Puddleglum, from The Silver Chair
Puddleglum taught me that to be a true man of God, will often require standing in the face of this world’s enchantments, defying it to its face, stamping out its alluring fire, and boldly declaring that I will follow Christ no matter the evidence of the “deceiver.” Feelings, emotions, philosophies all lie; God cannot lie. Thus, I will live as a Narnian, even if there is no Narnia!
The Centrality of Christ
“There have been men before . . . who got so interested in proving the existence of God that they came to care nothing for God himself . . . as if the good Lord had nothing to do but to exist. There have been some who were so preoccupied with spreading Christianity that they never gave a thought to Christ.”
The Great Divorce
This pithy quote, and the rest of this book, awakened me to the danger of pursuing the doctrines, philosophies, ideas, attributes and moralities of Jesus, rather than seeking Jesus. I want to be a man that knows Christ; not merely about Christ. I want to love God for Himself. Which leads to the next gem:
The Surety of His Love
“I am in Love, and out of it I will not go.”
The Great Divorce
I have come to realize that the wiliness of the flesh is such, that it would deceive the soul into thinking that true joy and delight is found in some temporal, earthly pleasure. When I realized the surety, the stability, the unchangeability of the One in Whom I rest, I began to realize the absurdity of looking for delight anywhere else! As the hymn says, “O ‘twere not in joy to charm me, were that joy unmixed with Thee.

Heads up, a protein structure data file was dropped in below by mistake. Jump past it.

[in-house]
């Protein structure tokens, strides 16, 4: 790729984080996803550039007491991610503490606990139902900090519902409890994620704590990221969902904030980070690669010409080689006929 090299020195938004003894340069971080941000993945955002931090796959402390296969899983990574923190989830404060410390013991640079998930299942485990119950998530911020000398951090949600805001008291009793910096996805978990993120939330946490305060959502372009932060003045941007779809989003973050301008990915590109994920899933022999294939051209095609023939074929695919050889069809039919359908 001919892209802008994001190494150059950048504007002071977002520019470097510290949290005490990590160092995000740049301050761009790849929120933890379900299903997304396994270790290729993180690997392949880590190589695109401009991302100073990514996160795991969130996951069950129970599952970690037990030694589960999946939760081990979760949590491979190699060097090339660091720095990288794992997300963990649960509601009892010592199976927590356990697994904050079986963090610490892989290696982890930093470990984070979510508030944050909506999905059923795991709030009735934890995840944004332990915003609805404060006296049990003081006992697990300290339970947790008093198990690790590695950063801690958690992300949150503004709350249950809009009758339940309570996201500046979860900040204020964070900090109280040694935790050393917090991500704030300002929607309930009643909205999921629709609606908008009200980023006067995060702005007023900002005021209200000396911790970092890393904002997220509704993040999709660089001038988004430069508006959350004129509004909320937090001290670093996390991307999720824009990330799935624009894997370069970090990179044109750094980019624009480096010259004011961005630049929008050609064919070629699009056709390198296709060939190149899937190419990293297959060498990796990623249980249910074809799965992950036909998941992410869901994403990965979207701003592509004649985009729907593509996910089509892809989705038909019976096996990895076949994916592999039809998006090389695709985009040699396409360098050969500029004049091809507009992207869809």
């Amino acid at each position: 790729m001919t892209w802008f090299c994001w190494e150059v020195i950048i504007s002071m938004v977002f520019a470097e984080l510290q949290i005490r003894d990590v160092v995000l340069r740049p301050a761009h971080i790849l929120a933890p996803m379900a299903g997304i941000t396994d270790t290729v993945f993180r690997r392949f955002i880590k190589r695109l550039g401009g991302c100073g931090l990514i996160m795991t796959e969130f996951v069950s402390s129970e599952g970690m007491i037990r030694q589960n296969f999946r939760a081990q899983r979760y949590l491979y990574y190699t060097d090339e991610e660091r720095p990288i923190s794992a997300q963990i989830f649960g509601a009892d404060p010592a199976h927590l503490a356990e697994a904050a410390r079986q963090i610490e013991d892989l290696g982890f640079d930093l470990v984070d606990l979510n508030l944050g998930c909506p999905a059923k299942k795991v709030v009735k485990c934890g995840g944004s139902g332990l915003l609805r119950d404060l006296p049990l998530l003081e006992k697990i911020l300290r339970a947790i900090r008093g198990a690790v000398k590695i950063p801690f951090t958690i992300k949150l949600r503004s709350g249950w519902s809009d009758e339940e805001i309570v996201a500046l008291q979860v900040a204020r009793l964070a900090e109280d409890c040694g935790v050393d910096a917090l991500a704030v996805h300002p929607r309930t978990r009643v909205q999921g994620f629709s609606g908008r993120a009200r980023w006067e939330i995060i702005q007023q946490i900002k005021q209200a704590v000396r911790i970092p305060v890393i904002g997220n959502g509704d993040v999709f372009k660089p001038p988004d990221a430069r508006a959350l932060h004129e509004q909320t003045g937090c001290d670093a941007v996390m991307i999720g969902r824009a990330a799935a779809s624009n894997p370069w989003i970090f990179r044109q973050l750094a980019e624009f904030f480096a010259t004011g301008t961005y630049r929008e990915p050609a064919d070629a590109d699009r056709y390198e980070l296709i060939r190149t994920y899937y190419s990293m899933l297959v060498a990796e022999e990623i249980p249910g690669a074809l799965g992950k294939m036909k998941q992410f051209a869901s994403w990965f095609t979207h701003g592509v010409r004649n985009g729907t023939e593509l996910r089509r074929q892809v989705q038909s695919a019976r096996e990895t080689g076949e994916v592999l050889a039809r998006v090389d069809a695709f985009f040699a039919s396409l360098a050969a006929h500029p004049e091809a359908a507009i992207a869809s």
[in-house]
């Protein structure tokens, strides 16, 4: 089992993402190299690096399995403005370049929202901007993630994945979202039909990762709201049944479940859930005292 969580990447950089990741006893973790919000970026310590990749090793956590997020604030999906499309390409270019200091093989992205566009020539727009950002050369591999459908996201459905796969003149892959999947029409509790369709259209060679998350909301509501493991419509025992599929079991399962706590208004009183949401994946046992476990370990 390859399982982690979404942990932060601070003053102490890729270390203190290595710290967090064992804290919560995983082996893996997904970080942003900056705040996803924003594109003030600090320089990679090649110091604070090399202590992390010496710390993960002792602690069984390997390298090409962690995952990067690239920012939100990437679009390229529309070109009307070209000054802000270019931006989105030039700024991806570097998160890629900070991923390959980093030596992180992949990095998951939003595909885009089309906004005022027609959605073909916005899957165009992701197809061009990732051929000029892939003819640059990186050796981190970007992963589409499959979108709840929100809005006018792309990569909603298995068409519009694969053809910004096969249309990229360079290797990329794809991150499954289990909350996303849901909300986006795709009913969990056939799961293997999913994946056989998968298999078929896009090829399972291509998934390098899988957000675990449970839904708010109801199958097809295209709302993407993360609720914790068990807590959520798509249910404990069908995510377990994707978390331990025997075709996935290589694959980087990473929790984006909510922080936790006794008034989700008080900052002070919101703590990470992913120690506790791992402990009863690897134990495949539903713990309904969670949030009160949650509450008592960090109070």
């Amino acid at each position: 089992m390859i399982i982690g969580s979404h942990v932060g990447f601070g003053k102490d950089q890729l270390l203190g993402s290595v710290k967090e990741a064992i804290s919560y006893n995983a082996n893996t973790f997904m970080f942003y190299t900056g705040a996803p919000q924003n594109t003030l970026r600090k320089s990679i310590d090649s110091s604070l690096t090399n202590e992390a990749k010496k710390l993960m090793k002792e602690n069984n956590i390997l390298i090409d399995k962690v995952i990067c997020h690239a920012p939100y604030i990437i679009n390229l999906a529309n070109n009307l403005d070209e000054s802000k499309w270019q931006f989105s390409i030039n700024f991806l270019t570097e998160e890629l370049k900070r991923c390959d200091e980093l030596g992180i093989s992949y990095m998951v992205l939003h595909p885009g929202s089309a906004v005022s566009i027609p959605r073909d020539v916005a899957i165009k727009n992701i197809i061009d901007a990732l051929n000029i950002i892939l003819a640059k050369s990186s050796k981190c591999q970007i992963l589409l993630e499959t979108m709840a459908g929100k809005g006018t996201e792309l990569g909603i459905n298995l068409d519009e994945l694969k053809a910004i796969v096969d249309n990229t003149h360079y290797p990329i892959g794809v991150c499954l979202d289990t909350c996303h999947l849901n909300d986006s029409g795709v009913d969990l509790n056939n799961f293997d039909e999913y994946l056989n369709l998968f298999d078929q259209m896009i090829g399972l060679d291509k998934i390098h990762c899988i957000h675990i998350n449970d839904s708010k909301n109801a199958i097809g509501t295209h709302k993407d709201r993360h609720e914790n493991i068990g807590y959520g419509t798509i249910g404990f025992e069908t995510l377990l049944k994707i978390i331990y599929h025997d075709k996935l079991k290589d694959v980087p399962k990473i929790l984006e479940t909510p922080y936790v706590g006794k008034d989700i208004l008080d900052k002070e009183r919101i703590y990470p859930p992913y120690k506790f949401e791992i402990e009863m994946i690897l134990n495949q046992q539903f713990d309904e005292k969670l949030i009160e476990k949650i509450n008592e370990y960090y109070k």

Living for Eternity
“If we insist on keeping Hell (or even earth) we shall not see Heaven: if we accept Heaven we shall not be able to retain even the smallest and most intimate souvenirs of Hell.”
The Great Divorce
Yes, another quote from “The Great Divorce.” As Jonathan Edwards so well stated, “Oh God, stamp eternity on my eyeballs.” Lewis taught me that if I am living for this earth, I will not see heaven. The pathway to joy is living for the world to come. Oh the power, glory and wonder of living for eternity’s joy!
The Ache for Him
“It isn’t Narnia, you know,” sobbed Lucy. “It’s you. We shan’t meet you there. And how can we live, never meeting you?”
“But you shall meet me, dear one,” said Aslan.
“Are -are you there too, Sir?” said Edmund.
“I am,” said Aslan. “But there I have another name. You must learn to know me by that name. This was the very reason why you were brought to Narnia, that by knowing me here for a little, you may know me better there.”
The Voyage of the Dawn Treader